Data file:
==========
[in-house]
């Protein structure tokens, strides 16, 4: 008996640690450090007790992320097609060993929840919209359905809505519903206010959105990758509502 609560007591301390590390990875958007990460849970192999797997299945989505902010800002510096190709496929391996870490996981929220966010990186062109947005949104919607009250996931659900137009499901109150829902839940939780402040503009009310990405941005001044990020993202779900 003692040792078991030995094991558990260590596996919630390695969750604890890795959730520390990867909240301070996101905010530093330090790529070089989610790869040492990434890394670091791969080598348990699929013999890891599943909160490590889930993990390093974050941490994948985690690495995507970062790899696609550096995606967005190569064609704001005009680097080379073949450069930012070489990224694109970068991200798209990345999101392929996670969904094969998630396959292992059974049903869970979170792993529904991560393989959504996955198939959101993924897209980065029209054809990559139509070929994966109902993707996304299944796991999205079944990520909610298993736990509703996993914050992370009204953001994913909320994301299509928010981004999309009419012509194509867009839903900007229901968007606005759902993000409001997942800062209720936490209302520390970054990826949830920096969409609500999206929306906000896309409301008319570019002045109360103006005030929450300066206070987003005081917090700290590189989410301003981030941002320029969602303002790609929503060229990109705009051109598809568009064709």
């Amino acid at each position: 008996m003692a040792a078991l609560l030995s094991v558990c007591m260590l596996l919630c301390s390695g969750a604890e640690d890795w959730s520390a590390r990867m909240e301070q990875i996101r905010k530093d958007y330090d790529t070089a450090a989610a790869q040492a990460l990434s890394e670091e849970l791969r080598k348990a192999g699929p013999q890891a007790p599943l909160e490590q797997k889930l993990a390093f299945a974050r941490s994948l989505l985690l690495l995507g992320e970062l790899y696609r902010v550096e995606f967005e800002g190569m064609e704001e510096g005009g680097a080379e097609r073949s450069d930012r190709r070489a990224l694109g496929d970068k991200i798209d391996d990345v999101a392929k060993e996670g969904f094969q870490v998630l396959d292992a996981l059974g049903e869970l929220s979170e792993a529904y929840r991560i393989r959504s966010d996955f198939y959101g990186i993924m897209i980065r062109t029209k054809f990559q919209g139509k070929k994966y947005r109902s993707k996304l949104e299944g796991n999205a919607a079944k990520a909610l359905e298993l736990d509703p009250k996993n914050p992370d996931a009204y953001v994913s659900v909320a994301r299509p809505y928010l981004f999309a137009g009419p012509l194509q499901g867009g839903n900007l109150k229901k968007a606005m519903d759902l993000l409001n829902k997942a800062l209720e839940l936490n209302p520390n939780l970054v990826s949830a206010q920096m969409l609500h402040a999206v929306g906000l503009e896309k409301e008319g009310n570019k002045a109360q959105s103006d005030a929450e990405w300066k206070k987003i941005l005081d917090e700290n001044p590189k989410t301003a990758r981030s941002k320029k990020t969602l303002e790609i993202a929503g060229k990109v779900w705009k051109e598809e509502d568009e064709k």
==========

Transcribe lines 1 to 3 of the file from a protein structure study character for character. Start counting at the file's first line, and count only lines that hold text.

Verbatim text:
[in-house]
């Protein structure tokens, strides 16, 4: 008996640690450090007790992320097609060993929840919209359905809505519903206010959105990758509502 609560007591301390590390990875958007990460849970192999797997299945989505902010800002510096190709496929391996870490996981929220966010990186062109947005949104919607009250996931659900137009499901109150829902839940939780402040503009009310990405941005001044990020993202779900 003692040792078991030995094991558990260590596996919630390695969750604890890795959730520390990867909240301070996101905010530093330090790529070089989610790869040492990434890394670091791969080598348990699929013999890891599943909160490590889930993990390093974050941490994948985690690495995507970062790899696609550096995606967005190569064609704001005009680097080379073949450069930012070489990224694109970068991200798209990345999101392929996670969904094969998630396959292992059974049903869970979170792993529904991560393989959504996955198939959101993924897209980065029209054809990559139509070929994966109902993707996304299944796991999205079944990520909610298993736990509703996993914050992370009204953001994913909320994301299509928010981004999309009419012509194509867009839903900007229901968007606005759902993000409001997942800062209720936490209302520390970054990826949830920096969409609500999206929306906000896309409301008319570019002045109360103006005030929450300066206070987003005081917090700290590189989410301003981030941002320029969602303002790609929503060229990109705009051109598809568009064709």
């Amino acid at each position: 008996m003692a040792a078991l609560l030995s094991v558990c007591m260590l596996l919630c301390s390695g969750a604890e640690d890795w959730s520390a590390r990867m909240e301070q990875i996101r905010k530093d958007y330090d790529t070089a450090a989610a790869q040492a990460l990434s890394e670091e849970l791969r080598k348990a192999g699929p013999q890891a007790p599943l909160e490590q797997k889930l993990a390093f299945a974050r941490s994948l989505l985690l690495l995507g992320e970062l790899y696609r902010v550096e995606f967005e800002g190569m064609e704001e510096g005009g680097a080379e097609r073949s450069d930012r190709r070489a990224l694109g496929d970068k991200i798209d391996d990345v999101a392929k060993e996670g969904f094969q870490v998630l396959d292992a996981l059974g049903e869970l929220s979170e792993a529904y929840r991560i393989r959504s966010d996955f198939y959101g990186i993924m897209i980065r062109t029209k054809f990559q919209g139509k070929k994966y947005r109902s993707k996304l949104e299944g796991n999205a919607a079944k990520a909610l359905e298993l736990d509703p009250k996993n914050p992370d996931a009204y953001v994913s659900v909320a994301r299509p809505y928010l981004f999309a137009g009419p012509l194509q499901g867009g839903n900007l109150k229901k968007a606005m519903d759902l993000l409001n829902k997942a800062l209720e839940l936490n209302p520390n939780l970054v990826s949830a206010q920096m969409l609500h402040a999206v929306g906000l503009e896309k409301e008319g009310n570019k002045a109360q959105s103006d005030a929450e990405w300066k206070k987003i941005l005081d917090e700290n001044p590189k989410t301003a990758r981030s941002k320029k990020t969602l303002e790609i993202a929503g060229k990109v779900w705009k051109e598809e509502d568009e064709k």